Unfortunately, this is fairly common. You can become so excited about the potential for new money that you don’t appropriately plan on the logistics — each step of which will take time. So if you don’t have a lot of the groundwork in place already, you will need more time – which may not be available on a time-sensitive grant application.

So, if you didn’t think through all of the steps for formalizing a collaborative partnership ahead of time (ideally before the Request for Proposals (RFP) is released), you will be backpedaling and your collaboration could become an unfortunate partnership catastrophe.

Lack of Effective Communications

You may speak with partner organizations quite frequently concerning your programs, service offerings, shared clients and/or referrals. However, this dynamic does change when you work together on a project. Each organization, actually each person, has a different work style and approach. Some like to communicate via email, some prefer in-person meetings, and some prefer to work independently. You will need to determine what type of communication style will work best for your collaborative team. If you do not set some parameters from the onset, you will be left frustrated and confused about what the other individuals are doing and why.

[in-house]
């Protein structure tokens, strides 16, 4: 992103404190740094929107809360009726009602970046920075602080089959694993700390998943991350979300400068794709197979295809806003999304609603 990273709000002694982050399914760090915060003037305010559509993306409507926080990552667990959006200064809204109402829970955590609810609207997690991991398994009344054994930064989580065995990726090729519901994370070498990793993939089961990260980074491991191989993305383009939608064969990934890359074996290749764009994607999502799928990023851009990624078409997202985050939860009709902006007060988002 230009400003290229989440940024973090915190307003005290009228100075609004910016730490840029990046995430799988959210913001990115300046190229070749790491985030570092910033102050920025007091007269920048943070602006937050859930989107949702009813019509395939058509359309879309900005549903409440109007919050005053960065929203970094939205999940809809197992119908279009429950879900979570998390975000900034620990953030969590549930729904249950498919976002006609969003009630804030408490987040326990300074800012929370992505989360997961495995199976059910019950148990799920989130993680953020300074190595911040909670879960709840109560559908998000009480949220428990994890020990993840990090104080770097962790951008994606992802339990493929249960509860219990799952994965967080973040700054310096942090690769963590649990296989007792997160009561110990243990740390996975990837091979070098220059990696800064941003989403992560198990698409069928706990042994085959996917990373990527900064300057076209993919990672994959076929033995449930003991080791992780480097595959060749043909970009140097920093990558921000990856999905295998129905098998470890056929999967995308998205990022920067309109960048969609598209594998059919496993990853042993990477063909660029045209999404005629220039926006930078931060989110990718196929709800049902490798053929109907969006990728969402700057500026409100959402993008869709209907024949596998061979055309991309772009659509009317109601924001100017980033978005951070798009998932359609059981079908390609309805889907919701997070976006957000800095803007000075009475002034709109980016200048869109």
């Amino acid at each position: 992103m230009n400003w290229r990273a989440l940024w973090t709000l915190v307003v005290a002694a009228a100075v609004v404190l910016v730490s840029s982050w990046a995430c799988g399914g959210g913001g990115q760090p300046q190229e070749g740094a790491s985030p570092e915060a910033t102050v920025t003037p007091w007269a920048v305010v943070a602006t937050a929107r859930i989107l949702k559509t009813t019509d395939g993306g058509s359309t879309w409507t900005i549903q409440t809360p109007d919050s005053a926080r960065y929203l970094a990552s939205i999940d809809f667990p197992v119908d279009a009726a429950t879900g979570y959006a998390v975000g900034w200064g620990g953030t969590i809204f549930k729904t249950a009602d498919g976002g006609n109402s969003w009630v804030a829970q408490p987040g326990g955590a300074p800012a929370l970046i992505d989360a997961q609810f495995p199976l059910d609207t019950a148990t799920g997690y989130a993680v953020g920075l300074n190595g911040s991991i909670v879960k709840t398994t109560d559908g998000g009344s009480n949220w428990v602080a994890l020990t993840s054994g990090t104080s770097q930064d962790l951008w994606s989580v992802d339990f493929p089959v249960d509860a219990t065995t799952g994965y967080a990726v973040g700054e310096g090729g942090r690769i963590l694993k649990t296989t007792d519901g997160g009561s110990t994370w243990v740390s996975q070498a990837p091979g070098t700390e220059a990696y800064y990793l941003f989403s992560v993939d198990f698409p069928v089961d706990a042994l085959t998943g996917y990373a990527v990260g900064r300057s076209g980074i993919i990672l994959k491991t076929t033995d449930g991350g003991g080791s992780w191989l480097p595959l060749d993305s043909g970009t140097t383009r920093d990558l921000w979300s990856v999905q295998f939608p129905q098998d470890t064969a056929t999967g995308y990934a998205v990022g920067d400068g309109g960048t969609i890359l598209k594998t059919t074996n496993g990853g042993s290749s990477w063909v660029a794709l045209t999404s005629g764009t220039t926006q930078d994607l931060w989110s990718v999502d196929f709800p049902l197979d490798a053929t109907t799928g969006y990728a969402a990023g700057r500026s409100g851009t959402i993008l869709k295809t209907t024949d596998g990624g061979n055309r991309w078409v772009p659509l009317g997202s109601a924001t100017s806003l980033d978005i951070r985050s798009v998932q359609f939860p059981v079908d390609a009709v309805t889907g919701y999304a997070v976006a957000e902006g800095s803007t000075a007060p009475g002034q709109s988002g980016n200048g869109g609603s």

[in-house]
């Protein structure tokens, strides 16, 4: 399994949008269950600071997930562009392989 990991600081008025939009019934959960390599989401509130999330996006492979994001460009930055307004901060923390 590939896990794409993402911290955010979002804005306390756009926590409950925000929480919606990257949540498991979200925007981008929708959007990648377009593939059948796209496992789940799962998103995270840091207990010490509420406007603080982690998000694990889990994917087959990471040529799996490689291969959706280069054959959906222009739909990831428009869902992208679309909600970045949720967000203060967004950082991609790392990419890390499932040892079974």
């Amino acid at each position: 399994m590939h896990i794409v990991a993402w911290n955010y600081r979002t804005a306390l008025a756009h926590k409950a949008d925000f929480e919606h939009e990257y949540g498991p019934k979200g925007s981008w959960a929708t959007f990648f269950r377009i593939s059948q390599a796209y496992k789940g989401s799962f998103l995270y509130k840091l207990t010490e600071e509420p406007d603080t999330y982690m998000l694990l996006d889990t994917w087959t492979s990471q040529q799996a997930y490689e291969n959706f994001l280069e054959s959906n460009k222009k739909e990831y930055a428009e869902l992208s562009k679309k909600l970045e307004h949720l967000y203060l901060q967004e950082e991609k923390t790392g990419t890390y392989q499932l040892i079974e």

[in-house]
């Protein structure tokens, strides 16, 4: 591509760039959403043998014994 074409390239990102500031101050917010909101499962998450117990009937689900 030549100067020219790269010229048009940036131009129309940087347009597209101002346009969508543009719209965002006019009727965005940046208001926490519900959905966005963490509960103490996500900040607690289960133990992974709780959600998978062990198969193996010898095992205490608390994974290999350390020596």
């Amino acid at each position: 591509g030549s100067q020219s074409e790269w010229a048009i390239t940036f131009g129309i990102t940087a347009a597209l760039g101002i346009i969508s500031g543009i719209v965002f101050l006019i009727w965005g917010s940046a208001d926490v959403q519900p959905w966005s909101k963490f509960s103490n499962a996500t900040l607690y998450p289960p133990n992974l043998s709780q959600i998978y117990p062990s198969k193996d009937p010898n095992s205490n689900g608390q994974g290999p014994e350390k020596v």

I recently served as a grant writer on a collaborative grant and was left being the facilitator of the communication between the partner teams. This left me in an awkward position since I knew my role was temporary. The fact is the teams will have to manage the project if awarded. What do you think will happen in this future scenario? I know that I fear the project will suffer dire consequences if their communication network isn’t adequately addressed and fixed.

Confusion regarding Shared Responsibility

There are multiple types of collaborations that you can enter into. You can be one of the partners, or you can serve as the lead agency for one or more partners. You might enter into a partnership with a larger association that is serving as the lead and you are merely serving as a satellite site for purposes of research or program implementation. All are viable options. What is most important is that each partner understands and commits to performing his/her role. Because if you cannot define the partnership and individual responsibilities, how can you determine how the proposal work will be divided?